Nice look at this issue in the LA Times.
Of more than 520 American writers surveyed, 16% have avoided writing or speaking on what they consider controversial topics, and 11% “have considered doing so.”
I think part of it is the ridiculous power imbalance. Writers know better than most that having any player with so much easily-available information is ripe for abuse, as scandalettes like LOVEINT have proven. Doubly or triply so when oversight is cloaked in secrecy, which breeds corruption. Anyone even loosely familiar with cyberpunk/technothriller fiction (not to mention actual news coverage) has visions of early morning armed raids resulting in the seizure of all computers, tablets, routers, phones, pocket calculators, remote controls, coffee makers, extension cords, and so on–equipment never to be seen again. Makes you really think about your disaster recovery planning, especially if you assume, as most people now commonly do, that pretty much every online backup service is compromised and could at a minimum be frozen on a moment’s notice.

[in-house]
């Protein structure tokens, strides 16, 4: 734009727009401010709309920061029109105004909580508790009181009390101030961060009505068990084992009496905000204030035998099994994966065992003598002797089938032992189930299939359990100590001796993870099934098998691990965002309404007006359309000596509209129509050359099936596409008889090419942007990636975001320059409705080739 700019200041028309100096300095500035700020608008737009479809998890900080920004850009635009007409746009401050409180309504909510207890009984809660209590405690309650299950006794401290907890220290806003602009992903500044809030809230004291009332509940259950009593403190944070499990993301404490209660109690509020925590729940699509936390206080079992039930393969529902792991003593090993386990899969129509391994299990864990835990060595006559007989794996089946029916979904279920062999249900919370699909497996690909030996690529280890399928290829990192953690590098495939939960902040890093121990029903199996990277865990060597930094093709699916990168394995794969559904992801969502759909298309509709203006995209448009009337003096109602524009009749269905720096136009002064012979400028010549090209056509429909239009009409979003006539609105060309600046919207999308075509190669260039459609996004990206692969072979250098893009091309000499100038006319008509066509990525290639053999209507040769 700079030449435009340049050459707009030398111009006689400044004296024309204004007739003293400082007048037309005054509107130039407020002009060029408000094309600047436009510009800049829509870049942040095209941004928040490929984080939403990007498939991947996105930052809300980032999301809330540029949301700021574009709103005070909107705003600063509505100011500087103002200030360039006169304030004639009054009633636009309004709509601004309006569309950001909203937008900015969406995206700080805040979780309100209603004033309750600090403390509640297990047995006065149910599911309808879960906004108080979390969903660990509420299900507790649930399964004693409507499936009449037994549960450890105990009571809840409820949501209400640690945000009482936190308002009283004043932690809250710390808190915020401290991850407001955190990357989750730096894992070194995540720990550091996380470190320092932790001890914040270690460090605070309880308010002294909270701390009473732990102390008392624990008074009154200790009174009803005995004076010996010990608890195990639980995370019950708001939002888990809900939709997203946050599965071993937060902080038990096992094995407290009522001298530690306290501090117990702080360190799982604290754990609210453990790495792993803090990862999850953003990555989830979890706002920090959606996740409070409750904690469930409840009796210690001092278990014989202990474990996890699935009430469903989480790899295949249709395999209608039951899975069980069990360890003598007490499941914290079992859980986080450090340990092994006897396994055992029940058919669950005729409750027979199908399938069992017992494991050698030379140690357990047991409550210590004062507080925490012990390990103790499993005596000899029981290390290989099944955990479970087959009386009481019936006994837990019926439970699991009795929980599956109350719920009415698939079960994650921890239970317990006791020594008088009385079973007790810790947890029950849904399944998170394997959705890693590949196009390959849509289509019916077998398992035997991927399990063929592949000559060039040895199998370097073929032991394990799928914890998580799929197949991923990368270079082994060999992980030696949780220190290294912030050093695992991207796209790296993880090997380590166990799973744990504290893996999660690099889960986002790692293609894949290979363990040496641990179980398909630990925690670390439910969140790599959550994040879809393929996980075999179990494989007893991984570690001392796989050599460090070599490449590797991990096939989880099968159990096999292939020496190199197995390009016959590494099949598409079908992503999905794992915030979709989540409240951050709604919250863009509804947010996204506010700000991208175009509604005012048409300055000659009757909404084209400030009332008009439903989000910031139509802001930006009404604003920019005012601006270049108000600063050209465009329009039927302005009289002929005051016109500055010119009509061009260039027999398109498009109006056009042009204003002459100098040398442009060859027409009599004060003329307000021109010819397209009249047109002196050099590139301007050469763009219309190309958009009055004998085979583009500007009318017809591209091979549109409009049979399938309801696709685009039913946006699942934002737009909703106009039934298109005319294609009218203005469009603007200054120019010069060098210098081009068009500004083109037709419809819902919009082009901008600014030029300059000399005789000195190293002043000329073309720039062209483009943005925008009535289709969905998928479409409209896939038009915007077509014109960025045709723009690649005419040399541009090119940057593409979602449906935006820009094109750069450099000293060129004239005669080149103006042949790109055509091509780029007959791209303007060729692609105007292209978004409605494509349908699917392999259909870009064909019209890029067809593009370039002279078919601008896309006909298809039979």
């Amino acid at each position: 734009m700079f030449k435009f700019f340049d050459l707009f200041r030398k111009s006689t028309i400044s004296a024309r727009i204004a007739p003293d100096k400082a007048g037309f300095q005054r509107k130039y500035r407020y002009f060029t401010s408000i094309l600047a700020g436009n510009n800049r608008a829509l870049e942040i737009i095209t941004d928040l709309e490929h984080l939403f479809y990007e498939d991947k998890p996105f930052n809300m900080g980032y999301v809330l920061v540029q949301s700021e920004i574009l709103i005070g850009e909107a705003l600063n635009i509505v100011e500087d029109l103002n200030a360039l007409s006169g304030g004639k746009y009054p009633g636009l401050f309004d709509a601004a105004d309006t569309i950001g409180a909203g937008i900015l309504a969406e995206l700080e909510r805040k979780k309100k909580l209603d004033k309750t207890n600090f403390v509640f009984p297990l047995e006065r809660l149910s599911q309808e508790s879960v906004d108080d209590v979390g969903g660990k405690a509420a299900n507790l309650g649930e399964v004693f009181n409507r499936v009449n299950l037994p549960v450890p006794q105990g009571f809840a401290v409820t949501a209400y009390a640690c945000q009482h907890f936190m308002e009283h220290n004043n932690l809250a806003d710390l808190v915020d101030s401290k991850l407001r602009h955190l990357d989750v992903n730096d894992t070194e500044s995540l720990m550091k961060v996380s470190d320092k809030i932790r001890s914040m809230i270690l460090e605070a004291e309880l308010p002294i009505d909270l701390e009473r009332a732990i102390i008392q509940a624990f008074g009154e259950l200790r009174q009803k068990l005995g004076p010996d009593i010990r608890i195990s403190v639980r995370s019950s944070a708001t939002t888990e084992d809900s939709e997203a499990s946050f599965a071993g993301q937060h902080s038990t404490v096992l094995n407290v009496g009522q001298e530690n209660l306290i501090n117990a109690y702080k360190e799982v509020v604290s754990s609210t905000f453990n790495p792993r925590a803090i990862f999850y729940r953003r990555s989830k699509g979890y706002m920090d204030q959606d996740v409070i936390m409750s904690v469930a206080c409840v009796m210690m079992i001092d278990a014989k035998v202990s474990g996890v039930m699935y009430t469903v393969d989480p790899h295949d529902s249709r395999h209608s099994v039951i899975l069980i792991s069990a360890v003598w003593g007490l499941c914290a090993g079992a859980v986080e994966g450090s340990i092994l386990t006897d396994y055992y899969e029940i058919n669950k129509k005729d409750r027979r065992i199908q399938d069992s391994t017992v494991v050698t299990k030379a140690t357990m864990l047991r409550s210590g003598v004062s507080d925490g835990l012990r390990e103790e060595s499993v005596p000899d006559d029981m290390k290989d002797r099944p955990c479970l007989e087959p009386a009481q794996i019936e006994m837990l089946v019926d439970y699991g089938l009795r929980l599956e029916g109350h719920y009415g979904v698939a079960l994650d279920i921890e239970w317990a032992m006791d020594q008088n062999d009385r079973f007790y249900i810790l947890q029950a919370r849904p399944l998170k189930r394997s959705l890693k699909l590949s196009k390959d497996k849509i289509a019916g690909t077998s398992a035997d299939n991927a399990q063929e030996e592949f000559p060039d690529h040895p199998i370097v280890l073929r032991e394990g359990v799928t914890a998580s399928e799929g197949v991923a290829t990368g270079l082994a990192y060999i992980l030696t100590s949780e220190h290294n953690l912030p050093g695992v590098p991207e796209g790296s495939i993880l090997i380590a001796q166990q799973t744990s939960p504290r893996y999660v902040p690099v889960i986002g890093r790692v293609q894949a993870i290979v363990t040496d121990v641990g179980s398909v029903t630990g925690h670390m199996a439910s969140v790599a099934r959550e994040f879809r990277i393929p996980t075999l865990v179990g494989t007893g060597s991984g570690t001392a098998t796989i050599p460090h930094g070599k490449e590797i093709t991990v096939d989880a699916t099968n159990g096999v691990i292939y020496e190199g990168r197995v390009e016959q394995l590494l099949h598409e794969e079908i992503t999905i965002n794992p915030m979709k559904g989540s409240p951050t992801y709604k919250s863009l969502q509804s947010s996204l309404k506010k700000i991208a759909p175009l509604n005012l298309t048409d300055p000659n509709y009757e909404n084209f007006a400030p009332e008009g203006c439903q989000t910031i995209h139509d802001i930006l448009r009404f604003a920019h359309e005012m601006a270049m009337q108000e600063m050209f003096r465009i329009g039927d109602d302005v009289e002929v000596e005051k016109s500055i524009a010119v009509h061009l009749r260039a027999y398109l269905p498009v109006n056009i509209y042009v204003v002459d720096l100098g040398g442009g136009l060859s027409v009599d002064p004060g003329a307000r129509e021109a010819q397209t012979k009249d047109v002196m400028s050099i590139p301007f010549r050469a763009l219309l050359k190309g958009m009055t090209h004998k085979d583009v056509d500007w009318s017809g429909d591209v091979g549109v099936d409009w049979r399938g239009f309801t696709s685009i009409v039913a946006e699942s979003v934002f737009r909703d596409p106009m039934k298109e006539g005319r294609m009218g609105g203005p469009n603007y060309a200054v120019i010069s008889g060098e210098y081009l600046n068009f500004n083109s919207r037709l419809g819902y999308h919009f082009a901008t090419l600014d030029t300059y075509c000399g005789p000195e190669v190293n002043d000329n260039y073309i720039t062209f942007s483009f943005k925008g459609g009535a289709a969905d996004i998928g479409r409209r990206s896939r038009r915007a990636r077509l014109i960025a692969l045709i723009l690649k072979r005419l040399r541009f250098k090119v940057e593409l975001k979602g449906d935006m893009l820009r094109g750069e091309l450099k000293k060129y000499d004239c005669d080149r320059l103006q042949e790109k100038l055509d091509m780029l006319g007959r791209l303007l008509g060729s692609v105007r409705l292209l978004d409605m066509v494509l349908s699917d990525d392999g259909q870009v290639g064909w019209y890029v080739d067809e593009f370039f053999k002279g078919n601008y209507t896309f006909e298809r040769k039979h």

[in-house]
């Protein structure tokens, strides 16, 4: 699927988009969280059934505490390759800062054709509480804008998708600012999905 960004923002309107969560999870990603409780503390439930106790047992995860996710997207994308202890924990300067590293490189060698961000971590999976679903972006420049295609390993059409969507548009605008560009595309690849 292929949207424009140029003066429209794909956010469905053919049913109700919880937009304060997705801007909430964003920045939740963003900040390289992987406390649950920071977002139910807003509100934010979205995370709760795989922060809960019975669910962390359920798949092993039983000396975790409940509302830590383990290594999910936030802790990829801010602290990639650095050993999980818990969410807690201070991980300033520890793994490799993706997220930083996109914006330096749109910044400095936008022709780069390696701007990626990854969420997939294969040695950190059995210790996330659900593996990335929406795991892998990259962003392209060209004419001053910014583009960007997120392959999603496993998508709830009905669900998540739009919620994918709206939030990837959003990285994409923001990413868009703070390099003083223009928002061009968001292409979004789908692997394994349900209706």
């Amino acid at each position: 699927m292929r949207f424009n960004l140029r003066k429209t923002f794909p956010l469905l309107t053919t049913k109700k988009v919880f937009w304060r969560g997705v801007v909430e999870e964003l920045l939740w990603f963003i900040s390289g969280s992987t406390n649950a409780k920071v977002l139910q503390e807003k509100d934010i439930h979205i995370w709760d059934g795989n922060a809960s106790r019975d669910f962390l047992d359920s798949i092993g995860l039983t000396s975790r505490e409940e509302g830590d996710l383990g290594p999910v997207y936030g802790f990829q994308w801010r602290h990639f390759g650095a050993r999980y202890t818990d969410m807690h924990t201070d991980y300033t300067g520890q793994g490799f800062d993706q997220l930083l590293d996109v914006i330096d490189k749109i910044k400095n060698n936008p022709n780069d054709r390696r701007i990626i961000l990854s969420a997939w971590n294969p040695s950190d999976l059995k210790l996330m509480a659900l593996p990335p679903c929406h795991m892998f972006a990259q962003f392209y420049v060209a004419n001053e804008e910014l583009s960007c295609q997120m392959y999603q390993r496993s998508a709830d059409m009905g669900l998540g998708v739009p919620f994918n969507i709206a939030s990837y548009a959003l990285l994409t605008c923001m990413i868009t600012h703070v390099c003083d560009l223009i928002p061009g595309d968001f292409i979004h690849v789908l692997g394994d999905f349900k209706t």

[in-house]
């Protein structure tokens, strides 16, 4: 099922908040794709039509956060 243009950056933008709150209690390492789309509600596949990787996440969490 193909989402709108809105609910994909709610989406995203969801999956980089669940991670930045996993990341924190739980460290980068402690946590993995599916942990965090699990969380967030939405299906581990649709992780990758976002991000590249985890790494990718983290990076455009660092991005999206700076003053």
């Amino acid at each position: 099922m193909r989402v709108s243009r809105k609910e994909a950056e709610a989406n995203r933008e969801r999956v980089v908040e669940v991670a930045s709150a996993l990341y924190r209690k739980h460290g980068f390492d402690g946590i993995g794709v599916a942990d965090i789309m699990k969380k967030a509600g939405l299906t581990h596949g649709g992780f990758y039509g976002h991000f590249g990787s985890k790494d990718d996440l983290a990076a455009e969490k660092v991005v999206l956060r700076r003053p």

Think about how many important pieces of fiction have crucially pivoted on controversial topics or stances. Sucking the lifeblood out of that would be a huge blow to our culture. I worry about this often, though selfishly more about how it affects me personally.
Enough that when I’m working on a piece of cyber-satire, I have a pervading sense of someone looking over my shoulder. I write notes to the faceless handler(s) who are poring over mountains of keyword searches. For example:
It feels a bit weird to be writing this piece of satire, knowing who might be reading it as I go. I keep backups of things on Dropbox, and have at one point used AT&T as an internet provider, so you’ve pretty much got me covered. I apologize to any analysts who get to trawl through my rough-draft fiction that has to be triggering all kinds of keyword alerts.
Since you’re wondering, none of the people here are based on particular individuals, though if I’m doing my job right, they should seem familiar to native Silicon Valley dwellers. I also tend to avoid particular companies as satirical targets. Any code names I refer to here are completely made up, or widely available via Google searches, or both.
I have no particular insight into any classified anything. I merely read the news, know a bit about technology, and have a good imagination for how things could go. If you have questions about any of this, I’m happy to talk. Let’s grab a beer some time. Please don’t knock my door down and scare my children.
Your harmless, law-abiding citizen,
And yes, I’m fretting over even posting this on my blog.